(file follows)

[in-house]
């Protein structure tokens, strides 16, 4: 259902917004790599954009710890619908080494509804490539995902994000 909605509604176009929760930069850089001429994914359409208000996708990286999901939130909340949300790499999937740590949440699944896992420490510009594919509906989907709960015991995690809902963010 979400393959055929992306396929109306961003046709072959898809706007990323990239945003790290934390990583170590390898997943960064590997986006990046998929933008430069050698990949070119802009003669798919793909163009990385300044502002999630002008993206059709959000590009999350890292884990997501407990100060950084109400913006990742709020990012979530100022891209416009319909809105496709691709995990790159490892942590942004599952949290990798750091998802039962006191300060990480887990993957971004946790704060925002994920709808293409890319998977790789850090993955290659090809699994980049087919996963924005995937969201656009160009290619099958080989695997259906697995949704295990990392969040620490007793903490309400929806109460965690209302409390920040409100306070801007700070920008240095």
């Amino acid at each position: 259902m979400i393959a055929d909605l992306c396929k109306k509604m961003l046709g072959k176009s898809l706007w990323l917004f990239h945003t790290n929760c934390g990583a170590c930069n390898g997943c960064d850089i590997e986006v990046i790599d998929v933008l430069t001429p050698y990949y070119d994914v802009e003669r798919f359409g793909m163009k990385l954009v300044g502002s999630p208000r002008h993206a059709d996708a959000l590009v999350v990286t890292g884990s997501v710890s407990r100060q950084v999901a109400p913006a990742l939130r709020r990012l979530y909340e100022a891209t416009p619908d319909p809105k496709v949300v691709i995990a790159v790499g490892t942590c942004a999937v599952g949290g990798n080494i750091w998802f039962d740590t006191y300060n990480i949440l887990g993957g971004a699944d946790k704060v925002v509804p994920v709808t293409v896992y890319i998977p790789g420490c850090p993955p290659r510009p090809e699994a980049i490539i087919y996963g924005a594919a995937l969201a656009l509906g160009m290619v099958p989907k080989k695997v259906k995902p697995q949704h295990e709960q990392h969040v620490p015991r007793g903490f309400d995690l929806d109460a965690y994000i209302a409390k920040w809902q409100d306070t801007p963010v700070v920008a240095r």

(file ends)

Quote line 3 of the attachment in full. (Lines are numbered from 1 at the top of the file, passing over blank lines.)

């Amino acid at each position: 259902m979400i393959a055929d909605l992306c396929k109306k509604m961003l046709g072959k176009s898809l706007w990323l917004f990239h945003t790290n929760c934390g990583a170590c930069n390898g997943c960064d850089i590997e986006v990046i790599d998929v933008l430069t001429p050698y990949y070119d994914v802009e003669r798919f359409g793909m163009k990385l954009v300044g502002s999630p208000r002008h993206a059709d996708a959000l590009v999350v990286t890292g884990s997501v710890s407990r100060q950084v999901a109400p913006a990742l939130r709020r990012l979530y909340e100022a891209t416009p619908d319909p809105k496709v949300v691709i995990a790159v790499g490892t942590c942004a999937v599952g949290g990798n080494i750091w998802f039962d740590t006191y300060n990480i949440l887990g993957g971004a699944d946790k704060v925002v509804p994920v709808t293409v896992y890319i998977p790789g420490c850090p993955p290659r510009p090809e699994a980049i490539i087919y996963g924005a594919a995937l969201a656009l509906g160009m290619v099958p989907k080989k695997v259906k995902p697995q949704h295990e709960q990392h969040v620490p015991r007793g903490f309400d995690l929806d109460a965690y994000i209302a409390k920040w809902q409100d306070t801007p963010v700070v920008a240095r």